In the German state of Saarland, the Pirate Party blasted a massive hole below the watermark of the centrist Free Democrats, the Financial Timesreports, effectively sinking the Christan Democrats’ junior coalition partner in the federal government. With just 1.3% of the votes, the Free Democrats sank below the level parties need to reach in order to win seats in the legislature, while the Pirates — in their first electoral voyage — captured over 7%. Unlike the Greens and the Left Party, who Saarland’s voters left clinging to the wreckage, the Pirates rode an electoral swell all the way into the state parliament. This makes policy-making in the area of intellectual property even more interesting.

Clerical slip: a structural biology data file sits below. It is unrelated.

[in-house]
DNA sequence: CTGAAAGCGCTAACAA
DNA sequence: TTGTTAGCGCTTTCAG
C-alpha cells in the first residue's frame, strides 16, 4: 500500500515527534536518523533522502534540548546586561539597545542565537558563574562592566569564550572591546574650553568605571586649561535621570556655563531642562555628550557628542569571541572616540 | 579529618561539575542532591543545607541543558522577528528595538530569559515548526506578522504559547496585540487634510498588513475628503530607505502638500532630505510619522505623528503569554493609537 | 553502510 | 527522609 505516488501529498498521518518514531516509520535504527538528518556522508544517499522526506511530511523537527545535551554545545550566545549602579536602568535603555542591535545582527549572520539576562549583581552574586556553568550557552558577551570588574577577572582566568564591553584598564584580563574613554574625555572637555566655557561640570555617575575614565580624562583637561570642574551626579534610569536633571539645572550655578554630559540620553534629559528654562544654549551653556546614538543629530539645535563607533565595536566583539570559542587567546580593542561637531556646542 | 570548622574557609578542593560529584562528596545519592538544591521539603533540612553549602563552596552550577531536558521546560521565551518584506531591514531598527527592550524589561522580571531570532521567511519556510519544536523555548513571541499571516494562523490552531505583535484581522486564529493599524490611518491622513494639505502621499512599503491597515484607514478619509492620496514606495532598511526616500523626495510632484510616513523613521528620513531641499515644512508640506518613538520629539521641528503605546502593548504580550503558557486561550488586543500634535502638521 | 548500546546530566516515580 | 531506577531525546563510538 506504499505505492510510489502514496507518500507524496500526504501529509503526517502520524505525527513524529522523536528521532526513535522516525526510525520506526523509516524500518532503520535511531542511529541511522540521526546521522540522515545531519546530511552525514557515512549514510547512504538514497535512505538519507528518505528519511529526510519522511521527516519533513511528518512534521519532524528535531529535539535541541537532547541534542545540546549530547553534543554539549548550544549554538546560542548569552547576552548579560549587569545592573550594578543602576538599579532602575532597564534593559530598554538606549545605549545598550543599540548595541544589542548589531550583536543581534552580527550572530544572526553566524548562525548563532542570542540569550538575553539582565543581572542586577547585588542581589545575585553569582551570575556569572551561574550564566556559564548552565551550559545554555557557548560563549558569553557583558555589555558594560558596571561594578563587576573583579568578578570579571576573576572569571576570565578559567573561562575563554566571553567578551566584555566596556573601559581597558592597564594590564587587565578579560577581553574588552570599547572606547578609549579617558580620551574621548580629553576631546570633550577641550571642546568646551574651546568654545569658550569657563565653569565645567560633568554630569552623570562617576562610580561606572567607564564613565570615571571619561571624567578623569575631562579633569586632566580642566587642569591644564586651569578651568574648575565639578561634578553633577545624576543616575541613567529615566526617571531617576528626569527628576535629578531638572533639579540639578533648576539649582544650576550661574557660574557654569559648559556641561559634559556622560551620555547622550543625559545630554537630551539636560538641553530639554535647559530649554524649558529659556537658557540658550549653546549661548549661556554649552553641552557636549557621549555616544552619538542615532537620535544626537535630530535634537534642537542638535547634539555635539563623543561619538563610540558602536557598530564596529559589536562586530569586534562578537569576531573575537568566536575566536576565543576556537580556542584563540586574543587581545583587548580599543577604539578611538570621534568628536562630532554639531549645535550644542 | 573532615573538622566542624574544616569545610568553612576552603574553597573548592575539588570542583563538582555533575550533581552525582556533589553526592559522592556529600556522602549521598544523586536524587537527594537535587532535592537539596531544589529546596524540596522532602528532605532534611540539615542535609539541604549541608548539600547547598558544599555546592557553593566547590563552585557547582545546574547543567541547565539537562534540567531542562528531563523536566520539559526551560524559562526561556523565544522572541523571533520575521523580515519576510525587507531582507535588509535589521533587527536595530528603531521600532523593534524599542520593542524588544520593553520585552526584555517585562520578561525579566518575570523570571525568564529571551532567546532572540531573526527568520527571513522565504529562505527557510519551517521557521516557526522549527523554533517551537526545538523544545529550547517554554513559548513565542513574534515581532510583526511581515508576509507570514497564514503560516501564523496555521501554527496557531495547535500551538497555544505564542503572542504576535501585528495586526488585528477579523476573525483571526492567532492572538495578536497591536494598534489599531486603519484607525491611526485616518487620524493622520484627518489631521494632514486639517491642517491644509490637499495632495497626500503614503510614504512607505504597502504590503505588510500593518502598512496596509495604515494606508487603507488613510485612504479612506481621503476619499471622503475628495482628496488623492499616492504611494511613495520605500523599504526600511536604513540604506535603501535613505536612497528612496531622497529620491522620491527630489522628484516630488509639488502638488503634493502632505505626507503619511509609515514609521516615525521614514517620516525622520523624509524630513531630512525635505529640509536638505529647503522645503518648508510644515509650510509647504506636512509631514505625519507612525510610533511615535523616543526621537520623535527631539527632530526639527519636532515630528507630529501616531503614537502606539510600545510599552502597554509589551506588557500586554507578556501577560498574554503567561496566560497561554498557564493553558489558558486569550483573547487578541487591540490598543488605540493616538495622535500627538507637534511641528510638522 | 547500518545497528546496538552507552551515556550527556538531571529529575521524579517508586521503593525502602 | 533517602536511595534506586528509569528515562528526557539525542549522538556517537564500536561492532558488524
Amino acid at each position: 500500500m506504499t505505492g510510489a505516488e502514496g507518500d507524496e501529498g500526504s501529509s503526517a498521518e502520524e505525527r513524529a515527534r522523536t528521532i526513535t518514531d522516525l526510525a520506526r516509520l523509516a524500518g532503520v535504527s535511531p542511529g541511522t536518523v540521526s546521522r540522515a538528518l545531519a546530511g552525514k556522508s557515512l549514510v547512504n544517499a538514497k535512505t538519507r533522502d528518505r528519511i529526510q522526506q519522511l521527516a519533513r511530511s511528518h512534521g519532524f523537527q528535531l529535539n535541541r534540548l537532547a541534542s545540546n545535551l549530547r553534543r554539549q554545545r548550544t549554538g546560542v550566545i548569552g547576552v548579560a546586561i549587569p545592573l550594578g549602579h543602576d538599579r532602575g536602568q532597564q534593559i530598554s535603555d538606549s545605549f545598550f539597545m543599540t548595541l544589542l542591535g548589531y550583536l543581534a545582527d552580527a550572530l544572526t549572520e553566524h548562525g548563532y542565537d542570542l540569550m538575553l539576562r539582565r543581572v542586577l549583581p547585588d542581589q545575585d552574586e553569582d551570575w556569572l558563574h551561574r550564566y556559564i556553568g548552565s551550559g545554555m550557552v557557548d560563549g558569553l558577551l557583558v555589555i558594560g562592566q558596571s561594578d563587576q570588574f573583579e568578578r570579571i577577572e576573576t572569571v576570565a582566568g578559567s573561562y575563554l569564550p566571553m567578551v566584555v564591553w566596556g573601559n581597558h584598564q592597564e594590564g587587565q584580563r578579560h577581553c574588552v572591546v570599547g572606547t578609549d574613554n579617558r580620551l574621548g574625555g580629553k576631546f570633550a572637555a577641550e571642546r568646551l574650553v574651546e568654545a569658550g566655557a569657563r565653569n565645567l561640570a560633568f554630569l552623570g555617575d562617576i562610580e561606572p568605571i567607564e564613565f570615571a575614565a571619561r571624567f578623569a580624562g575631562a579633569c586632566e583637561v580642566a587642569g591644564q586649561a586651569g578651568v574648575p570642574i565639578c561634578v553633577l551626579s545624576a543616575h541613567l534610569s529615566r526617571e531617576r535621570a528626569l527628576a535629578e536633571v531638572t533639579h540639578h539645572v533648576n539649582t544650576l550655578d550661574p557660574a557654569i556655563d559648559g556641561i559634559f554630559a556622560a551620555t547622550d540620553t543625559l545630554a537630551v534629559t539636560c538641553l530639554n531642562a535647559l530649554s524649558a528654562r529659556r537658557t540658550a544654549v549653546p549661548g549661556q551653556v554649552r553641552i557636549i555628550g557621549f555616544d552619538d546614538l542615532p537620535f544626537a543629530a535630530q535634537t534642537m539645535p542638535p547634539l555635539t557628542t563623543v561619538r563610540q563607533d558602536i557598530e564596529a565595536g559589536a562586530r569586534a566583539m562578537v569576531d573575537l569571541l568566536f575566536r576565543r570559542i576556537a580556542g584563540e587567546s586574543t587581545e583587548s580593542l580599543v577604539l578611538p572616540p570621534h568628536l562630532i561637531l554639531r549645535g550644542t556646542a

Buoying the Pirate Party is the growing popularity of its signature issues, namely Internet freedom, copyright reform, and opposition to the now dead (or resting) Stop Online Piracy Act (SOPA) and Protect Intellectual Property Act (PIPA). The party’s Saarland success is its third noteworthy win in Europe so far, and the resources that come with parliamentary representation seem likely to help the party grow.
How will this affect the European Parliament’s deliberations over the Anti-Counterfeiting Trade Agreement (ACTA), which would make it easier for powerful copyright owners to crack down on online infringement? Stay tuned.